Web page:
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Types Of Marital Rape

Rape is a type of sexual assault usually involving sexual intercourse or other forms of sexual penetration carried out against a person without that person's consent. The act may be carried out by physical force, coercion, abuse of authority, or against a person who is incapable of giving valid consent, such as one who is unconscious, incapacitated, has an intellectual disability or is below the legal age of consent. The term rape is sometimes used interchangeably with the term sexual assault.

The term marital rape (also referred to as ‘spousal rape’) refers to unwanted intercourse by a man on his wife obtained by force, threat of force or physical violence or when she is unable to give consent. The words ‘unwanted intercourse’ refers to all sorts of penetration (whether anal, vaginal or oral) perpetrated against her will or without her consent.

In India, marital rape exists de facto but not de jure i.e., the definition of rape under section 375 of Indian Penal Code does not include marital rape as a criminal offence. Exception 2 of section 375 states that Sexual intercourse by a man with his own wife, the wife not being under fifteen years of age, is not rape. This is based on the notion that once married, a woman does not have the right to refuse sex with her husband. This gives husbands the right to have sexual access over their wives in direct contravention of the principles of human rights and provide husbands with a “licence to rape” their wives.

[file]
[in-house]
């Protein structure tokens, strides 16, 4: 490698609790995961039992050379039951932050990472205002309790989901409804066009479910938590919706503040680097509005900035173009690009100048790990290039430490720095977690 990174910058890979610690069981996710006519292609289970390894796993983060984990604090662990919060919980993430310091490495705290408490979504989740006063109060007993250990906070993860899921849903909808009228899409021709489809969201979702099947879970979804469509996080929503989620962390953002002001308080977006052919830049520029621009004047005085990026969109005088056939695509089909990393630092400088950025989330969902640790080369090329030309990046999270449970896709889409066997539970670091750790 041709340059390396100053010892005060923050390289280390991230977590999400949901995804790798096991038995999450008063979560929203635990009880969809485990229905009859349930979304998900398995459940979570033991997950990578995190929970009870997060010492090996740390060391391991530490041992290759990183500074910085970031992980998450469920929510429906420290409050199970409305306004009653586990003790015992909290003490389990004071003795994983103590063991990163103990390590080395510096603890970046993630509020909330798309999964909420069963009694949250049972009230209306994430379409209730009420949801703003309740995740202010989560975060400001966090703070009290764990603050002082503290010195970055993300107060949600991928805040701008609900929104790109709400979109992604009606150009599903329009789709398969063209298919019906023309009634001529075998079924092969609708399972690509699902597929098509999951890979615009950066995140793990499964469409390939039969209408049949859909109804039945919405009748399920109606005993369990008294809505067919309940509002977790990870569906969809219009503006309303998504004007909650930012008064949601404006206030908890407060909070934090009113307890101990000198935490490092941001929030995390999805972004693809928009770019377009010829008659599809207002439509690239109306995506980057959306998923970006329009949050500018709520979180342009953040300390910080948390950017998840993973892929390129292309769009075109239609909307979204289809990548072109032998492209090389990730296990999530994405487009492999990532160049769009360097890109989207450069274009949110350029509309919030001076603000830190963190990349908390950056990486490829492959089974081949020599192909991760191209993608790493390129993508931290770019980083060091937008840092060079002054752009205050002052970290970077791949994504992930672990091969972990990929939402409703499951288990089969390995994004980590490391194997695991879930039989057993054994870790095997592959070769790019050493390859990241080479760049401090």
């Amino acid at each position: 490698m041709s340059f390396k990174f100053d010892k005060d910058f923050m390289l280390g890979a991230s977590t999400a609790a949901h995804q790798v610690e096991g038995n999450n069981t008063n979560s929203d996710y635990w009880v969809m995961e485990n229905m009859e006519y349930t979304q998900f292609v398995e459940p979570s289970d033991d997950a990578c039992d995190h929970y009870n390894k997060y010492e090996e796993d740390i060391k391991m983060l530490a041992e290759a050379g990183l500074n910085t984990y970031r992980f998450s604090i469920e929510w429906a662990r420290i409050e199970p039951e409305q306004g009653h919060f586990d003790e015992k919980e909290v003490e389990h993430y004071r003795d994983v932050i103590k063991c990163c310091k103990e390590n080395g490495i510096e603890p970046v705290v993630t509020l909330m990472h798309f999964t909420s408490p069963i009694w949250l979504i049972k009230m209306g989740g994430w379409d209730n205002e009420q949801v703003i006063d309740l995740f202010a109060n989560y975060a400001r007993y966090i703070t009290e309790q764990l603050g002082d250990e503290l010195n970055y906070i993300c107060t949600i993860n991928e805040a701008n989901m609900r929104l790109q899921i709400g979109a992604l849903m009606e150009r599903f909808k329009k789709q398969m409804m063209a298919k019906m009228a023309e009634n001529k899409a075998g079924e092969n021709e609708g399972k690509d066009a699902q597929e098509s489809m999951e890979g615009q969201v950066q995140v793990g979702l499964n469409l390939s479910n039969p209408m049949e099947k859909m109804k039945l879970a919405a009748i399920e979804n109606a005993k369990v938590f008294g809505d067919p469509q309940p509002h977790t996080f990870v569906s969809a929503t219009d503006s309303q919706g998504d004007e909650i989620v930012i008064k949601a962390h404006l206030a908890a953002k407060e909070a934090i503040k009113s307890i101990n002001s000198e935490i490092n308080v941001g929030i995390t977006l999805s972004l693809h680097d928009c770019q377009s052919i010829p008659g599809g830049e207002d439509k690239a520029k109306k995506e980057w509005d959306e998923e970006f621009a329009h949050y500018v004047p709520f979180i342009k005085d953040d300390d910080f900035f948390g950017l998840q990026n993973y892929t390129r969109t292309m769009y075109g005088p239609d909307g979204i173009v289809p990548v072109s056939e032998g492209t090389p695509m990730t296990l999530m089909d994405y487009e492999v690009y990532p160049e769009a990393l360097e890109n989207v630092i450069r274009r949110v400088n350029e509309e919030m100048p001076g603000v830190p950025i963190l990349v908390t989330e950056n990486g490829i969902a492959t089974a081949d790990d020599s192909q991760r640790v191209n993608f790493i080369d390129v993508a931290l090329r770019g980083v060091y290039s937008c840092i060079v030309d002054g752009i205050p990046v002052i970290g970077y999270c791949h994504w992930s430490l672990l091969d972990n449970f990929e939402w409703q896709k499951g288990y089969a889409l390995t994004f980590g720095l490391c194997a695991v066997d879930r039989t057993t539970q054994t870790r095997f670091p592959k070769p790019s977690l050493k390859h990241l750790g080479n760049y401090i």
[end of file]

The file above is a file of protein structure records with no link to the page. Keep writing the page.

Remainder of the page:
Thus, in India marital rape is not a criminal offence and it is only covered under the definition of domestic violence which is defined under the Protection of Women from Domestic Violence Act, 2005. The domestic violence Act is a civil law and it only provides for civil remedies to the wife.

This paper seeks to analyse the legal aspect of marital rape in India.

Types Of Marital Rape

The following three kinds of marital rape are identified by legal scholars as generally prevalent in the society:
Battering rape: In “battering rapes”, women experience both physical and sexual violence in the relationship and they experience this violence in various ways. Some are battered during the sexual violence, or the rape may follow a physically violent episode where the husband wants to make up and coerces his wife to have sex against her will. The majority of marital rape victims fall under this category.